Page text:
Dhamma investigation, Malaysia

After the ecstasy, the laundry

Well, folx, this is the third and last part of the Vipassana Diaries. Please enjoy 🙂


Sitting in the morning feels like having arrived. Like homecoming. This presence of mind! No more ‘kneedles’. It’s ‘bumfire’ now. Effortlessly aware for about 90 minutes: already it is a memory. Anicca. The continuation of the practice shows that the pain is manageable. After a while it’s the pleasant states that become a prob as I get easily attached to them.

Deep anāpānā – pain doesn’t concern me. Every action becomes so efficient, so precise. Eating out of a small bowl instead of a plate. Not hungry anymore. Peacefully abiding with the momentary change of different tastes while chewing. No thoughts. Quiet mind. The inner monologue/commentary has subsided into the background. Every now and then, a whisper, an insight, an idea, an image, a memory. But 9 out of 10 minutes: silence.

With some distance I get a clearer picture now. It’s not that ‘my mind is defiled’ or that ‘I am defiled’. Rather, there are defilements which everyone shares. Every woman and every man has a share in these defilements (kleshas) which are craving (lobha), aversion (dosa) and delusion (moha). And sankhārā, as I understand it, is not used in plural but in singular. In plural, it would imply that you have some stock of them somewhere which you need to clean out like Augias had to clean that mythological barn. Sankhāra (sing.), however, means nothing but the habit pattern of the mind to identify with the five aggregates (skandhas) and the resulting defilements. Once you watch them, they become weaker because the habit pattern gets weakened by depersonalizing, i.e. objectifying the experience of this present moment.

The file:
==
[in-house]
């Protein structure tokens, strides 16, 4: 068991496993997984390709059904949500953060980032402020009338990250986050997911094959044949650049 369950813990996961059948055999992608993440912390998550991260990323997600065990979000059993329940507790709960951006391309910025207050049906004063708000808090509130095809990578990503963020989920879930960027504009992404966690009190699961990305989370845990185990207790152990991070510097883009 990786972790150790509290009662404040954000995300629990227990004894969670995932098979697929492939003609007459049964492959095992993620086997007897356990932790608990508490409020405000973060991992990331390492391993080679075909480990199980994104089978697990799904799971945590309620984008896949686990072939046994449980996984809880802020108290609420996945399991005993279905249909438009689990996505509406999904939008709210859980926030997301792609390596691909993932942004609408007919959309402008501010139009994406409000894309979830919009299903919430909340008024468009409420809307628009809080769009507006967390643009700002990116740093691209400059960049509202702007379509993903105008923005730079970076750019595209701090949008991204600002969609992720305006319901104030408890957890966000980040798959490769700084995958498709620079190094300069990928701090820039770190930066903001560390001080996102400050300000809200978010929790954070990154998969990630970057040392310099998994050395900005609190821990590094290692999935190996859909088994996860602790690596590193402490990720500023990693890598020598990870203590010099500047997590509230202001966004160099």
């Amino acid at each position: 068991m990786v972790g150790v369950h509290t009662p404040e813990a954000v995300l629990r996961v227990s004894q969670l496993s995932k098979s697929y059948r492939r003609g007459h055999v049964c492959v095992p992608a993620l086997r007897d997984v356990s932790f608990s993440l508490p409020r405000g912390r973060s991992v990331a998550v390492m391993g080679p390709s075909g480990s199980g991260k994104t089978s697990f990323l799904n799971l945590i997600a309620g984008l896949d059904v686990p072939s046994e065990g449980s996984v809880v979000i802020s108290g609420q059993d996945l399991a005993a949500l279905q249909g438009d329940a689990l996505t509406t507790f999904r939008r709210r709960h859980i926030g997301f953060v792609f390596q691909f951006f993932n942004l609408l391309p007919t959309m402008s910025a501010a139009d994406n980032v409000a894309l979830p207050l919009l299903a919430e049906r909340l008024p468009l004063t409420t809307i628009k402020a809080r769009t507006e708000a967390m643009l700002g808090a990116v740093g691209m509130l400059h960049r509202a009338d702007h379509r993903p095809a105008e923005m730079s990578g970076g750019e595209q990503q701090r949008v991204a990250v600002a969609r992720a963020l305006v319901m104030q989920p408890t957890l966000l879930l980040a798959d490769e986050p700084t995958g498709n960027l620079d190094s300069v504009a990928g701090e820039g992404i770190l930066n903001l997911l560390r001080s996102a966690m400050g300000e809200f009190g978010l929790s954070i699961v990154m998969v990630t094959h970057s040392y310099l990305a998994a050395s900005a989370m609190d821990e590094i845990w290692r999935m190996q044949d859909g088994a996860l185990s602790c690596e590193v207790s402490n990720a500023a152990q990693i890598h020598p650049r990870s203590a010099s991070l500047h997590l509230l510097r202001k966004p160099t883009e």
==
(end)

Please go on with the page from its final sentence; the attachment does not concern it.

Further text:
I feel a bit awkward today. As if nothing really matters. A bit mad. Crazy thoughts of fantastic skills, superman. At the same time: pulsating headache across left temple and eye. Anicca. Anicca. Anicca. Anicca.


The denial of how temporary life is and how ephemeral the things, places and persons are which we tend to get attached to is ridiculous. Well, it would be ridiculous if the level of our clinging wouldn’t have reached epidemic proportions. We have become addicted to craving. Addicted to craving. It’s not about the worldly objects anymore. It’s a sign of our endless search for pleasure. We are pleasure seekers who deny the fact of decay and death with cosmetics, operations, tricks and mindgames.

Taking good care of myself: Drinking enough water to keep the vessel going. Mettā-bhavana at the start and ending of a sitting to keep the attitude bright. Taking a shower when I need one, especially after sittings of strong determination. Walking in nature appreciating its lush beauty.


At least three things have become clear today:

1. Guard the sense doors

2. Transform craving into mettā

3. Observe pain only when you’re ready for it


1. Whenever I attend a meditation retreat again, I will guard my sense doors. Utmost priority will be: Not to look at the female group. There is always one who will look extremely skilled in practice, have a supermodel shape, and be equipped with mysterious tattoos w/ superb style. Dangerous! It ruins practice. So difficult to watch that objectively: blood, urine, pus, body hair, nails, teeth etc. of someone who I find extra hot 😉 Once you’re hoked you’re hooked and it’s all about the future: “How do I get in contact with her?”, “Where is she from?” etc etc. playing movies of how it would be. There is no end to it. Therefore, from beginning to end: Guard the sense doors!